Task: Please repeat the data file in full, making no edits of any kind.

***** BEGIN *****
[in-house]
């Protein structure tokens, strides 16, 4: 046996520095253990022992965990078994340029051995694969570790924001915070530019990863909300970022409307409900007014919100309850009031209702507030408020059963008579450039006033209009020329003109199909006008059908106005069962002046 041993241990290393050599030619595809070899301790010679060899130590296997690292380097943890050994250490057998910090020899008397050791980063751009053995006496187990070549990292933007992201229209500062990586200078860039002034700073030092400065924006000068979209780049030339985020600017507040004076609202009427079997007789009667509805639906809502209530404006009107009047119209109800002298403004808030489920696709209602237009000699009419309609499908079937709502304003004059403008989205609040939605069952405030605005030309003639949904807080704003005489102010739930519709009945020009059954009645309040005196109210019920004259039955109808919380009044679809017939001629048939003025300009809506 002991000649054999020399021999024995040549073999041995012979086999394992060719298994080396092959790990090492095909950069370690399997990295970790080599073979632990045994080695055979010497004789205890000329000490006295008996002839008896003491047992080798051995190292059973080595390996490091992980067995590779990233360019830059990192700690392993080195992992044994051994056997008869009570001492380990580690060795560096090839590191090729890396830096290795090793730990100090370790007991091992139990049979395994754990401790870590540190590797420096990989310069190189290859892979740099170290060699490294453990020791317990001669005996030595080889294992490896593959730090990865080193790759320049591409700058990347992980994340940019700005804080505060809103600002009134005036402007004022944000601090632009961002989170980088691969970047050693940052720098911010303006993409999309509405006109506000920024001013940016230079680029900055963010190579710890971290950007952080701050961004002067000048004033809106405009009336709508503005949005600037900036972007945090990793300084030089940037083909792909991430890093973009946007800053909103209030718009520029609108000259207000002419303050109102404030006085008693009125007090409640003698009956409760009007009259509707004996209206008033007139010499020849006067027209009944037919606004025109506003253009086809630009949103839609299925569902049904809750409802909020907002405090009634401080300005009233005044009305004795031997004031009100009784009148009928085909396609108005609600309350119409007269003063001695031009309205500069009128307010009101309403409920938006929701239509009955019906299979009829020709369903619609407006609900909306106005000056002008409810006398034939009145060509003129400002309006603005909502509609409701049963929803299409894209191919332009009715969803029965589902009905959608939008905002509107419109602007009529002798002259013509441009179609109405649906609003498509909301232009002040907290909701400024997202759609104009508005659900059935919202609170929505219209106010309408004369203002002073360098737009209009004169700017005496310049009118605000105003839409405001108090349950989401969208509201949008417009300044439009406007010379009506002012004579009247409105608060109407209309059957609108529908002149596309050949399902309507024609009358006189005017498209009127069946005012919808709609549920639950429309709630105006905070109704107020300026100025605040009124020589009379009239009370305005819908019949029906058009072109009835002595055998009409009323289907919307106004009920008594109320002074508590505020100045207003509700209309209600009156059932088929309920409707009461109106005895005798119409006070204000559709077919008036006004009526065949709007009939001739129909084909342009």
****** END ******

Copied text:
[in-house]
């Protein structure tokens, strides 16, 4: 046996520095253990022992965990078994340029051995694969570790924001915070530019990863909300970022409307409900007014919100309850009031209702507030408020059963008579450039006033209009020329003109199909006008059908106005069962002046 041993241990290393050599030619595809070899301790010679060899130590296997690292380097943890050994250490057998910090020899008397050791980063751009053995006496187990070549990292933007992201229209500062990586200078860039002034700073030092400065924006000068979209780049030339985020600017507040004076609202009427079997007789009667509805639906809502209530404006009107009047119209109800002298403004808030489920696709209602237009000699009419309609499908079937709502304003004059403008989205609040939605069952405030605005030309003639949904807080704003005489102010739930519709009945020009059954009645309040005196109210019920004259039955109808919380009044679809017939001629048939003025300009809506 002991000649054999020399021999024995040549073999041995012979086999394992060719298994080396092959790990090492095909950069370690399997990295970790080599073979632990045994080695055979010497004789205890000329000490006295008996002839008896003491047992080798051995190292059973080595390996490091992980067995590779990233360019830059990192700690392993080195992992044994051994056997008869009570001492380990580690060795560096090839590191090729890396830096290795090793730990100090370790007991091992139990049979395994754990401790870590540190590797420096990989310069190189290859892979740099170290060699490294453990020791317990001669005996030595080889294992490896593959730090990865080193790759320049591409700058990347992980994340940019700005804080505060809103600002009134005036402007004022944000601090632009961002989170980088691969970047050693940052720098911010303006993409999309509405006109506000920024001013940016230079680029900055963010190579710890971290950007952080701050961004002067000048004033809106405009009336709508503005949005600037900036972007945090990793300084030089940037083909792909991430890093973009946007800053909103209030718009520029609108000259207000002419303050109102404030006085008693009125007090409640003698009956409760009007009259509707004996209206008033007139010499020849006067027209009944037919606004025109506003253009086809630009949103839609299925569902049904809750409802909020907002405090009634401080300005009233005044009305004795031997004031009100009784009148009928085909396609108005609600309350119409007269003063001695031009309205500069009128307010009101309403409920938006929701239509009955019906299979009829020709369903619609407006609900909306106005000056002008409810006398034939009145060509003129400002309006603005909502509609409701049963929803299409894209191919332009009715969803029965589902009905959608939008905002509107419109602007009529002798002259013509441009179609109405649906609003498509909301232009002040907290909701400024997202759609104009508005659900059935919202609170929505219209106010309408004369203002002073360098737009209009004169700017005496310049009118605000105003839409405001108090349950989401969208509201949008417009300044439009406007010379009506002012004579009247409105608060109407209309059957609108529908002149596309050949399902309507024609009358006189005017498209009127069946005012919808709609549920639950429309709630105006905070109704107020300026100025605040009124020589009379009239009370305005819908019949029906058009072109009835002595055998009409009323289907919307106004009920008594109320002074508590505020100045207003509700209309209600009156059932088929309920409707009461109106005895005798119409006070204000559709077919008036006004009526065949709007009939001739129909084909342009």